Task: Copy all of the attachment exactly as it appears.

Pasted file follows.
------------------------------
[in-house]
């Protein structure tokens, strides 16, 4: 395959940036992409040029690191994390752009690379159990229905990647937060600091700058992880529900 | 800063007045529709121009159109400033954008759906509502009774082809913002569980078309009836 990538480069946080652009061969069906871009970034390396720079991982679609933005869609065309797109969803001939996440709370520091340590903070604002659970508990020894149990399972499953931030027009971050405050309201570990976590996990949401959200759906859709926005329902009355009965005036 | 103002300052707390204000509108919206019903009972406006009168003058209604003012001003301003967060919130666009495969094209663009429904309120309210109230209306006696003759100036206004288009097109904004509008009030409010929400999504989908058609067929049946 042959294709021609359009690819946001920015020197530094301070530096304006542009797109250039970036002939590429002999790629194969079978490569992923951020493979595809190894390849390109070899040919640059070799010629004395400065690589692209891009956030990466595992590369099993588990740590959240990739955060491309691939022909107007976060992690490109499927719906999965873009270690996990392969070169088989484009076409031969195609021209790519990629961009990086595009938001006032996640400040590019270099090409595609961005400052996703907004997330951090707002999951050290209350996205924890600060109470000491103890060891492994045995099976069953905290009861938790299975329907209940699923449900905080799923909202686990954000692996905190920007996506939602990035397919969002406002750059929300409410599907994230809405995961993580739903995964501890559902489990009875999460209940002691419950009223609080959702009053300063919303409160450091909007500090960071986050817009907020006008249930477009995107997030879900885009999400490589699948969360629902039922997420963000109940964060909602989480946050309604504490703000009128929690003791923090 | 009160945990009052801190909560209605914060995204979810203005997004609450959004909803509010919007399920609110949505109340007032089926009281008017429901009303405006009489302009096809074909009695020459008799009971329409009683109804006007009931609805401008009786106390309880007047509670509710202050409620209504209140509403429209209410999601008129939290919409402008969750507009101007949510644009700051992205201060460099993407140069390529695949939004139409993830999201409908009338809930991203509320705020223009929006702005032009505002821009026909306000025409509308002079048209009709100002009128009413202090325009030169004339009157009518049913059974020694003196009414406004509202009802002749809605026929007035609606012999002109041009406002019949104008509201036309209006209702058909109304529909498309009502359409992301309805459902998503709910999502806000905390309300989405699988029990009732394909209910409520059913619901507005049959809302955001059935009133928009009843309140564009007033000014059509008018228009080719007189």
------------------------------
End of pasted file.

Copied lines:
[in-house]
């Protein structure tokens, strides 16, 4: 395959940036992409040029690191994390752009690379159990229905990647937060600091700058992880529900 | 800063007045529709121009159109400033954008759906509502009774082809913002569980078309009836 990538480069946080652009061969069906871009970034390396720079991982679609933005869609065309797109969803001939996440709370520091340590903070604002659970508990020894149990399972499953931030027009971050405050309201570990976590996990949401959200759906859709926005329902009355009965005036 | 103002300052707390204000509108919206019903009972406006009168003058209604003012001003301003967060919130666009495969094209663009429904309120309210109230209306006696003759100036206004288009097109904004509008009030409010929400999504989908058609067929049946 042959294709021609359009690819946001920015020197530094301070530096304006542009797109250039970036002939590429002999790629194969079978490569992923951020493979595809190894390849390109070899040919640059070799010629004395400065690589692209891009956030990466595992590369099993588990740590959240990739955060491309691939022909107007976060992690490109499927719906999965873009270690996990392969070169088989484009076409031969195609021209790519990629961009990086595009938001006032996640400040590019270099090409595609961005400052996703907004997330951090707002999951050290209350996205924890600060109470000491103890060891492994045995099976069953905290009861938790299975329907209940699923449900905080799923909202686990954000692996905190920007996506939602990035397919969002406002750059929300409410599907994230809405995961993580739903995964501890559902489990009875999460209940002691419950009223609080959702009053300063919303409160450091909007500090960071986050817009907020006008249930477009995107997030879900885009999400490589699948969360629902039922997420963000109940964060909602989480946050309604504490703000009128929690003791923090 | 009160945990009052801190909560209605914060995204979810203005997004609450959004909803509010919007399920609110949505109340007032089926009281008017429901009303405006009489302009096809074909009695020459008799009971329409009683109804006007009931609805401008009786106390309880007047509670509710202050409620209504209140509403429209209410999601008129939290919409402008969750507009101007949510644009700051992205201060460099993407140069390529695949939004139409993830999201409908009338809930991203509320705020223009929006702005032009505002821009026909306000025409509308002079048209009709100002009128009413202090325009030169004339009157009518049913059974020694003196009414406004509202009802002749809605026929007035609606012999002109041009406002019949104008509201036309209006209702058909109304529909498309009502359409992301309805459902998503709910999502806000905390309300989405699988029990009732394909209910409520059913619901507005049959809302955001059935009133928009009843309140564009007033000014059509008018228009080719007189």